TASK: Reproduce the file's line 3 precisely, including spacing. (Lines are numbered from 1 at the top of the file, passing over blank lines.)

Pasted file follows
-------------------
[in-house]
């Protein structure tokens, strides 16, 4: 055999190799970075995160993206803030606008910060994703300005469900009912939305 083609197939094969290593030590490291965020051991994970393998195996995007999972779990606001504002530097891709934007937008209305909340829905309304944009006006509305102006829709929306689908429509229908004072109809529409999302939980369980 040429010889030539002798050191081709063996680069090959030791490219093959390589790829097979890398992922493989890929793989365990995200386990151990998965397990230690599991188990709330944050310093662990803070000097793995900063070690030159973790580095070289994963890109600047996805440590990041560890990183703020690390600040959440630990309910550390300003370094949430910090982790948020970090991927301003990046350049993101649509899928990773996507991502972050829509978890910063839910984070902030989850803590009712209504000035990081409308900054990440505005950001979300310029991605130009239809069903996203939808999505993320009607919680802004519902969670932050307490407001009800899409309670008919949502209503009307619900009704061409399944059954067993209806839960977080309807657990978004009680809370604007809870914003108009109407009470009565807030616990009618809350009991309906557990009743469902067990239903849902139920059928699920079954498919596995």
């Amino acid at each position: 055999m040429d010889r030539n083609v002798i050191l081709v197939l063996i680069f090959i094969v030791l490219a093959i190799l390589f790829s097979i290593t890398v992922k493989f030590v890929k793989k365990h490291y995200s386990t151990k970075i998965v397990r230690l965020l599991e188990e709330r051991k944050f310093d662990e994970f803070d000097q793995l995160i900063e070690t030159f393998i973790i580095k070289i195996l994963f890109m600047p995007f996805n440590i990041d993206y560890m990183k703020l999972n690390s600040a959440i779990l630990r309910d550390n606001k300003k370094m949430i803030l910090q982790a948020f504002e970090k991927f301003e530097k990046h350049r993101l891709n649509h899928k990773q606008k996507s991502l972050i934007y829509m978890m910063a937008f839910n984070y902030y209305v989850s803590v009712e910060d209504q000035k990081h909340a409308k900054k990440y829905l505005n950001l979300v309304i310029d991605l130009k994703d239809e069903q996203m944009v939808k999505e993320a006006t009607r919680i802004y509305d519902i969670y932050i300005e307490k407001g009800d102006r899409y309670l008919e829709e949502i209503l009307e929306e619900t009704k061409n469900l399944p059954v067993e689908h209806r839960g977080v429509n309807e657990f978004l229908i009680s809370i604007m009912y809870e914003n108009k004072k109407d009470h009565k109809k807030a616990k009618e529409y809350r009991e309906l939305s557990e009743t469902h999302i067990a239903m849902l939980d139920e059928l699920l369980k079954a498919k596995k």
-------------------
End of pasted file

């Amino acid at each position: 055999m040429d010889r030539n083609v002798i050191l081709v197939l063996i680069f090959i094969v030791l490219a093959i190799l390589f790829s097979i290593t890398v992922k493989f030590v890929k793989k365990h490291y995200s386990t151990k970075i998965v397990r230690l965020l599991e188990e709330r051991k944050f310093d662990e994970f803070d000097q793995l995160i900063e070690t030159f393998i973790i580095k070289i195996l994963f890109m600047p995007f996805n440590i990041d993206y560890m990183k703020l999972n690390s600040a959440i779990l630990r309910d550390n606001k300003k370094m949430i803030l910090q982790a948020f504002e970090k991927f301003e530097k990046h350049r993101l891709n649509h899928k990773q606008k996507s991502l972050i934007y829509m978890m910063a937008f839910n984070y902030y209305v989850s803590v009712e910060d209504q000035k990081h909340a409308k900054k990440y829905l505005n950001l979300v309304i310029d991605l130009k994703d239809e069903q996203m944009v939808k999505e993320a006006t009607r919680i802004y509305d519902i969670y932050i300005e307490k407001g009800d102006r899409y309670l008919e829709e949502i209503l009307e929306e619900t009704k061409n469900l399944p059954v067993e689908h209806r839960g977080v429509n309807e657990f978004l229908i009680s809370i604007m009912y809870e914003n108009k004072k109407d009470h009565k109809k807030a616990k009618e529409y809350r009991e309906l939305s557990e009743t469902h999302i067990a239903m849902l939980d139920e059928l699920l369980k079954a498919k596995k």